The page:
Last week I went to a conference: Primary Care in Internal Medicine (PCIM), a week-long educational bonanza at the Kendall Square Marriott (Cambridge MA) run by Harvard teaching hospitals. For five straight days, specialists from Mass General Hospital (MGH), Brigham and Women’s Hospital (BWH), Beth-Israel Deconess Medical Center (BIDMC) and Mount Auburn Hospital (MAH) circled in and out of the conference auditorium to lecture about a wide range of primary care topics, ranging from the foot to the brain and everywhere in between.
While most of the lectures were on the technical aspects of primary care, one
particular one was unique. In his talk ‘The future of primary care,’ John Goodson, course director, Harvard Medical School primary care doctor and founder of Harvard’s
Center for Primary Care Innovation, described with razor-sharp insight how primary care has become the un-favored, underpaid and overworked specialty that it now is. In brief, he pointed to the corruption of thereal-value unit (RVU) –a unit created by economists to ascribe a monetary value to cognitive work—as the basis for the demise of our primary care system. When in the 1980’s the federal government commissioned a team led by MIT healthcare economist William Hsiao to come up with a new reimbursement strategy for Medicare to contain rising costs, the political mechanics of ascribing a dollar value to a doctor’s time gave preferential authority to quick, procedural specialist-oriented billing codes over the more time-consuming, cognitive primary care codes. This RVU imbalance created in the 1980’s is the reason why the average specialist makes two or three times the amount that a primary care doctor makes, and—I might add—why, among other things, the number of graduating doctor’s entering primary care is declining.
What will the future of primary care be—Dr Goodson asked—when the aging population explodes over the next decade while the country’s supply of primary care doctors implodes? Things will have to change.
Among the new models he brought up as potential gap-fillers in the primary care shortage is direct primary care (DPC)—a low-cost, monthly direct pay set-up between the patient and the doctor. In exchange for flat, up-front fee (usually $50-100 a month), patients have more time with and access to their doctor. This provides the doctor with the opportunity to better focus on the individual patient’s needs without the headache of the 25 patient per day rat-race of traditional insurance-based primary care. It also offers more income flexibility to the doctor (who sees as many patients as needed to make his or her desired income). While this type of arrangement has the potential to attract more graduates into the field, he said, it also can lead to greater healthcare disparity. If providers cherry pick patient’s who might be healthier, sick patients might be left to find care only from doctor’s accepting traditional insurance, or worse, to public care.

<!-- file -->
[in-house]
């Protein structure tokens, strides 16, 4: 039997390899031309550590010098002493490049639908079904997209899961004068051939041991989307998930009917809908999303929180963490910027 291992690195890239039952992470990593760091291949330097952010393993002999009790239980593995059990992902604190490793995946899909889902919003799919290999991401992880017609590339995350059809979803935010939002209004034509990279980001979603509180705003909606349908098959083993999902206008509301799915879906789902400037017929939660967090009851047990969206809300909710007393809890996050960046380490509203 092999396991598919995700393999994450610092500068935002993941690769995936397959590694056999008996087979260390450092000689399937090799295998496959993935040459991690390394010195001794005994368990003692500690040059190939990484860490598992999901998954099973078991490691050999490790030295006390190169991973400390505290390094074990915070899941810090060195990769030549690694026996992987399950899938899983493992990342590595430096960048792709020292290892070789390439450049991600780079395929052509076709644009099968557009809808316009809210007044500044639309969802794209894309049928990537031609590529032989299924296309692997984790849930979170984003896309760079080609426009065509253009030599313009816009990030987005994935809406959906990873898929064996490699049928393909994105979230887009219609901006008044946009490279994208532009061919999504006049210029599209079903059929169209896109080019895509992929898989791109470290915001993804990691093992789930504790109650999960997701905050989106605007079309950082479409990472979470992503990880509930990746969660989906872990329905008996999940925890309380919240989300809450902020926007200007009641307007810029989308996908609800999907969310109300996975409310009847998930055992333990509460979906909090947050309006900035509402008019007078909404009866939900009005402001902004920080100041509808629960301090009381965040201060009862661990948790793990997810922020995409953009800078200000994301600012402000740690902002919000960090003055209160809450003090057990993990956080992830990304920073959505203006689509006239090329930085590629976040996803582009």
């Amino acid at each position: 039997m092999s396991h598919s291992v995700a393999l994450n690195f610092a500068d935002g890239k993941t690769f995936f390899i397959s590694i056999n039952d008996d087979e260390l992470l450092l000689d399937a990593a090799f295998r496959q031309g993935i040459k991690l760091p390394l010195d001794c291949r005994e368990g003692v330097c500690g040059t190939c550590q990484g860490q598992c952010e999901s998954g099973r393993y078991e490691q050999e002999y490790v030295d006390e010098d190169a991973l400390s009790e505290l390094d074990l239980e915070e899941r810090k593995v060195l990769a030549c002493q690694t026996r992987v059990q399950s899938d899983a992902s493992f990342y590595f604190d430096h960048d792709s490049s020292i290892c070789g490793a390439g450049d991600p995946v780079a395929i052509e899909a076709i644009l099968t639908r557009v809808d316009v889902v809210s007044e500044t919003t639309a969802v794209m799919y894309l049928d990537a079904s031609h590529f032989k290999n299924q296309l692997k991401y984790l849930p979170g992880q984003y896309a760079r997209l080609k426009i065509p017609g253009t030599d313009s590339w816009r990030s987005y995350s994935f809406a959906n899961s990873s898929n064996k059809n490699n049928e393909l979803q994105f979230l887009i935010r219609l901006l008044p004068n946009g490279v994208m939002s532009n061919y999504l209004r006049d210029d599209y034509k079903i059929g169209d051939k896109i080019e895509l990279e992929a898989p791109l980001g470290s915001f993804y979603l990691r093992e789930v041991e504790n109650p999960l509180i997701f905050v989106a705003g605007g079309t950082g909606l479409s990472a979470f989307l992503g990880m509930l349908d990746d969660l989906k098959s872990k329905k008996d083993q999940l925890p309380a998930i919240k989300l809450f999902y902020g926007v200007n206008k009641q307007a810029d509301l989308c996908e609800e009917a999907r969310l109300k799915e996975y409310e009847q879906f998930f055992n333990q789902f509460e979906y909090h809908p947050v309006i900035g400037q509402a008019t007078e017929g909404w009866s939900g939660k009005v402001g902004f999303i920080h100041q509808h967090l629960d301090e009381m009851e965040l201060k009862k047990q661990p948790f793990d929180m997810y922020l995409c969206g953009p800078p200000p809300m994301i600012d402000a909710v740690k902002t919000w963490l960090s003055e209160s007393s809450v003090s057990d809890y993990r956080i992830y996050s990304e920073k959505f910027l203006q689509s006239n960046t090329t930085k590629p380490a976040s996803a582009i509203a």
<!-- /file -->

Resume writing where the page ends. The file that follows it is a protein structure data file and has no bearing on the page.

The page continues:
This has been a common argument that I’ve come across when explaining the model of my practice to people. As my lawyer warned, DPC could lead to catering to the ‘haves’ and leaving behind the ‘have-nots.’
Having worked with several successful DPC practices all across the country—Qliance (Seattle), AtlasMD (Wichita), Gold DirectCare (MA)—I can say with confidence now that DPC is not just for the wealthy. For $50 (or even $30) to $100 per month for all-access primary care, patients often times are faced with a monthly medical bill cheaper than their cable bill. True, they must pay for insurance as well or—if uninsured—for additional labs or medications, but when all of the cost savings from DPC are added up, the money saved (either on co-pays, cheaper insurance or deductible payments) usually comes out to 30 or 40% less than traditional insurance-based medical care. While paying the fee at present does require out-of-pocket funds, I’ve seen impoverished patients say the fee to have ready access to a doctor is worth it. In fact, Dr Ryan Neuhofel (http://neucare.net/) opened his practice serving a less-advantaged population and has now a thriving medical practice. I would go so far as to say that net income is not the major factor for a patient deciding on joining a DPC practice. So much more is involved in choosing a doctor than income level, and if a patient is so destitute that he or she can’t pay the monthly fee, there is nothing stopping a DPC doctor from offering charity care—care which, unlike most Medicaid-accepting MD’s—many DPC’s offer.
DPC is not a model set up for the wealthy. That is concierge medicine. It is a model set up for those who want more time with their doctor, more accessibility via phone or email and less hassle with insurance companies.
Will DPC surpass traditional insurance as a means of payment for primary care? Who knows. Insurance companies are still very wealthy and have much more money to lobby Congress than DPC doctors do.
One thing is for sure: I’m not letting income alone stand in the way of a patient joining my practice. Catering to the wealthy is not why I became a doctor.